First up off the summer reading list: the Art of Non-Conformity by Chris Guillebeau. Last summer I received my introduction to Chris’s world and the quest for World Domination when I attended the World Domination Summit, and I thought it would be good to revisit some of what I learned through this book.
The essence of Chris’s work is this: live free, be your own boss, and make a difference in the world. More simply stated: live intentionally.
I love Chris’s ideas and agree with almost everything he has to say (who doesn’t want to live a remarkable, unconventional life), and I find a lot of crossover between ministry (especially para-church, fundraised ministry) and entrepreneurship.
However, I also experience a rub with the ethos behind Chris’s ideas. There is an inherent individualism in the quest for “world domination” (read being awesome and doing your own thing instead of working for the man) that runs counter to being married, being a parent, and being a follower of Jesus.
Chris would argue, and I’d mostly agree, that all too often we are encouraged to step in line and live conventional lives because it is the responsible thing to do. We, as a family, have chosen to live unconventionally, so I totally understand that it is possible.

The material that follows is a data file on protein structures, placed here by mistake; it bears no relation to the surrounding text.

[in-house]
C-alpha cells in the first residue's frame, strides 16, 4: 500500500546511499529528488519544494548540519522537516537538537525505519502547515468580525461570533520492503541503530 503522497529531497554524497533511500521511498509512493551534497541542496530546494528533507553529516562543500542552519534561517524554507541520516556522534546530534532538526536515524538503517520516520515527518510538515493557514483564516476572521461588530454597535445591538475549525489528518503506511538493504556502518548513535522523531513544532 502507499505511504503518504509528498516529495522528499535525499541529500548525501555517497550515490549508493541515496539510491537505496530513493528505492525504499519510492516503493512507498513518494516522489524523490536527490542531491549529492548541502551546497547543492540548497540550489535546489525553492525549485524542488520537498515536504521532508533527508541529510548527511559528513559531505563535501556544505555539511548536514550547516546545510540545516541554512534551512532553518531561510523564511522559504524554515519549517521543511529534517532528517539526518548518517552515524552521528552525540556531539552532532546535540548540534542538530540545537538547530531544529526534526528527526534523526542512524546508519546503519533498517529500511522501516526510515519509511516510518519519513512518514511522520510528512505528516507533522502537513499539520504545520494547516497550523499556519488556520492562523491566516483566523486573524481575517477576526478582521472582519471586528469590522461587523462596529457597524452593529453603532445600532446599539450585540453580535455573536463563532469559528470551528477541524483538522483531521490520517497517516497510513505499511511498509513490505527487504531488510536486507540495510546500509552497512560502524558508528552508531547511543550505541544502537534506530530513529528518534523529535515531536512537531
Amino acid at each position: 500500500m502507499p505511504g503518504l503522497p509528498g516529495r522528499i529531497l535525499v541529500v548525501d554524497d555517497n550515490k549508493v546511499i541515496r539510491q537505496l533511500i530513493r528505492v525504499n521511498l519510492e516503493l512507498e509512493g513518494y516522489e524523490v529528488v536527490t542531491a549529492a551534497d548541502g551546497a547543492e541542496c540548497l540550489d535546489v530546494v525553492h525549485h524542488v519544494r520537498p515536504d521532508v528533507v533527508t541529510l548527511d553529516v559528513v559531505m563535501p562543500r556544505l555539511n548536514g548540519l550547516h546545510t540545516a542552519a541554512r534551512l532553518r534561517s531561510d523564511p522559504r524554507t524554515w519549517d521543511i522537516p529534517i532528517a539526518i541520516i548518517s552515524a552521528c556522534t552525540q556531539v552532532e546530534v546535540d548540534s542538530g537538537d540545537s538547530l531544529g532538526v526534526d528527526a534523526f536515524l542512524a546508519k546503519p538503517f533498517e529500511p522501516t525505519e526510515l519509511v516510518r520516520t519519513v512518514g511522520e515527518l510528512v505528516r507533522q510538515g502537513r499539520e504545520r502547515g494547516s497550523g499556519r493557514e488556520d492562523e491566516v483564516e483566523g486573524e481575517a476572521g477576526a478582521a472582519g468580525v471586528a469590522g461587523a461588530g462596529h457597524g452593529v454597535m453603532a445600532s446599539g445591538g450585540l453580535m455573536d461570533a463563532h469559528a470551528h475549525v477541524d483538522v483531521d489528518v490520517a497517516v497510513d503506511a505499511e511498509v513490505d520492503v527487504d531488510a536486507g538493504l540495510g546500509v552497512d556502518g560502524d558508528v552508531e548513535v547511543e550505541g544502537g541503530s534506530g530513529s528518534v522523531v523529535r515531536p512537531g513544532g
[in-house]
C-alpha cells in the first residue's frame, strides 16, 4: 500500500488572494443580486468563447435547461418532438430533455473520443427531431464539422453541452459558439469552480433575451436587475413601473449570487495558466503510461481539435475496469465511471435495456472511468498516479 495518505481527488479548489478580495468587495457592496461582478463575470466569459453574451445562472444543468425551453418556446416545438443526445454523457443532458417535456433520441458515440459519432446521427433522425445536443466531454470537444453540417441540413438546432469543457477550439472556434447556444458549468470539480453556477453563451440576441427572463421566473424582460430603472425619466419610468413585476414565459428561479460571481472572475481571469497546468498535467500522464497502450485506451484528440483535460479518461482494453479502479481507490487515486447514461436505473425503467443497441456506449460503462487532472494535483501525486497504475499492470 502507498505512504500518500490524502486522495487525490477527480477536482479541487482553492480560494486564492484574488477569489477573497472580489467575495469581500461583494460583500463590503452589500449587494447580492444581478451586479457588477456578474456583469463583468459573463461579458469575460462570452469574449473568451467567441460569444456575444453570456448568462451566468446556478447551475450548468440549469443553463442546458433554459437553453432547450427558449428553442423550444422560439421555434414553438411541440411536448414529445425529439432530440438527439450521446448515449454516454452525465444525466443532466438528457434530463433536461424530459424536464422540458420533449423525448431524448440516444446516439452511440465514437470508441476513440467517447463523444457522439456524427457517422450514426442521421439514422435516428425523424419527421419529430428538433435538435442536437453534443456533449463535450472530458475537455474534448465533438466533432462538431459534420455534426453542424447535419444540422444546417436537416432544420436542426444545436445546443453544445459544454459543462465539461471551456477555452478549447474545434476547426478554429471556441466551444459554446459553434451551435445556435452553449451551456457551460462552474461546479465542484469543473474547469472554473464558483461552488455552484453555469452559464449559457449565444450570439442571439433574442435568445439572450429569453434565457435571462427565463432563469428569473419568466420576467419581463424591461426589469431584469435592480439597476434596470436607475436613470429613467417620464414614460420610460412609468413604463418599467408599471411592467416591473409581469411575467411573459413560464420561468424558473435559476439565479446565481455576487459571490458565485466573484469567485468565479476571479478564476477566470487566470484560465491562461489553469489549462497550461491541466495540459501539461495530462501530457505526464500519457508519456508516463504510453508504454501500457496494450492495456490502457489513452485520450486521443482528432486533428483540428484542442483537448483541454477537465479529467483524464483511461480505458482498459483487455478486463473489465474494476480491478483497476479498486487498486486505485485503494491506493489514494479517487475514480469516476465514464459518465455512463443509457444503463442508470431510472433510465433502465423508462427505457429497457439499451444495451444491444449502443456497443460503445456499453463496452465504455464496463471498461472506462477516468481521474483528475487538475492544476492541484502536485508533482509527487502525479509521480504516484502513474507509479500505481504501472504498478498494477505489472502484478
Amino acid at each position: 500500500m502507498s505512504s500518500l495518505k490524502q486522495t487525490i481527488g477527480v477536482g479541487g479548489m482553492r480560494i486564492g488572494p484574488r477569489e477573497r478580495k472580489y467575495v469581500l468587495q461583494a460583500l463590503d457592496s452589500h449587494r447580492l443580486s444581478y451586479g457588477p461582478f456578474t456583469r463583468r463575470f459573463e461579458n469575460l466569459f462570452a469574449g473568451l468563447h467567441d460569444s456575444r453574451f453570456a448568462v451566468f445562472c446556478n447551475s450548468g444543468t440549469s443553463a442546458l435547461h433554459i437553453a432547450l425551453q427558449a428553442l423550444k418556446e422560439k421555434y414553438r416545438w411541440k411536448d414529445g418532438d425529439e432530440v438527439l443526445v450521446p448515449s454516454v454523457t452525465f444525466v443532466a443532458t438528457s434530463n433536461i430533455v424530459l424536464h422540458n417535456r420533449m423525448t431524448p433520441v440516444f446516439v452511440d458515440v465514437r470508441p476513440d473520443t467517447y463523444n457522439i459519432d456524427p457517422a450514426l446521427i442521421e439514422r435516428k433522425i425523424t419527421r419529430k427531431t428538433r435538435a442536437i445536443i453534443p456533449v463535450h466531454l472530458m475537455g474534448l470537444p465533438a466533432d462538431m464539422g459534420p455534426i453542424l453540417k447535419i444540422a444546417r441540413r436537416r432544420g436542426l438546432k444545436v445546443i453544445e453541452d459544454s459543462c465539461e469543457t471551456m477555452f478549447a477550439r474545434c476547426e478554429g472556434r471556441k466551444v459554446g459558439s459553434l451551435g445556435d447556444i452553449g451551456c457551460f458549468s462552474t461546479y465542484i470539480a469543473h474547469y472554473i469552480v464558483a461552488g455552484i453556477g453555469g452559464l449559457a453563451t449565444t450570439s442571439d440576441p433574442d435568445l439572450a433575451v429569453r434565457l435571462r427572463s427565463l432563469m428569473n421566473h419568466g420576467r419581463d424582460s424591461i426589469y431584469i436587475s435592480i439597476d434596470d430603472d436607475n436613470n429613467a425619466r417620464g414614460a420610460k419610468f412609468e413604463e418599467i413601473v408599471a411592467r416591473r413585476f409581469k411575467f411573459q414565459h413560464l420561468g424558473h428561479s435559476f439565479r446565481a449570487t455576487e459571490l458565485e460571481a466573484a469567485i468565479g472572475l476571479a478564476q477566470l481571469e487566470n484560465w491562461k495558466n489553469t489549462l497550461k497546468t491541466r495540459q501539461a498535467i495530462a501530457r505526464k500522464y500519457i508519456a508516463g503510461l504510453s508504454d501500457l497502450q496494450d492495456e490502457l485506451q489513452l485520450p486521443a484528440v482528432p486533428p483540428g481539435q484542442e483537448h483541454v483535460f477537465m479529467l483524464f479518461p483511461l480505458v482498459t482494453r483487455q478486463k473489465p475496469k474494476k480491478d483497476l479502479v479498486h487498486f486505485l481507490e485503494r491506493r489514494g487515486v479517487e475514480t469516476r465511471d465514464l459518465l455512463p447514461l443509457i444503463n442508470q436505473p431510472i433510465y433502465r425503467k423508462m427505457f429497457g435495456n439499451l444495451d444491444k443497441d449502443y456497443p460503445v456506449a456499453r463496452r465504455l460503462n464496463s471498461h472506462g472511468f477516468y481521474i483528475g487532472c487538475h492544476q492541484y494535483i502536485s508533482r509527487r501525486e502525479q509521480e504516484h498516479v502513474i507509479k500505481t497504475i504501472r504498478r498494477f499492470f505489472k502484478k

But, I cannot make the same radical commitment to personal autonomy that he has made without sacrificing some of my relationship to my wife, daughter, or the ministry I lead.
The more important point here, though, is the call to live intentionally, and this can, and should be done, no matter what stage of life we are in.
Far too many of us drift through life, expecting other people to give us a shot, hoping that we might, maybe get what we want. Few of us take matters into our own hands, and go for it.
To quote Chris Martin (of Coldplay): “We can’t dance like Usher, we can’t sing like Beyonce, we don’t write songs like Elton John, we just do what we can and go for it.”
And that is Guillebeau’s point: stop worrying about not being Usher, and instead know who you are and go for it!
Chris does a great job of laying out some important areas of life where intentional choices matter: work, money, time, travel, passions, interests, and leaving a legacy.
The book is inspiring, but practical; challenging, but quickly applicable.
I’d highly recommend it for anyone needing a reset, trying to get some clarity on life goals, or for recent college graduates.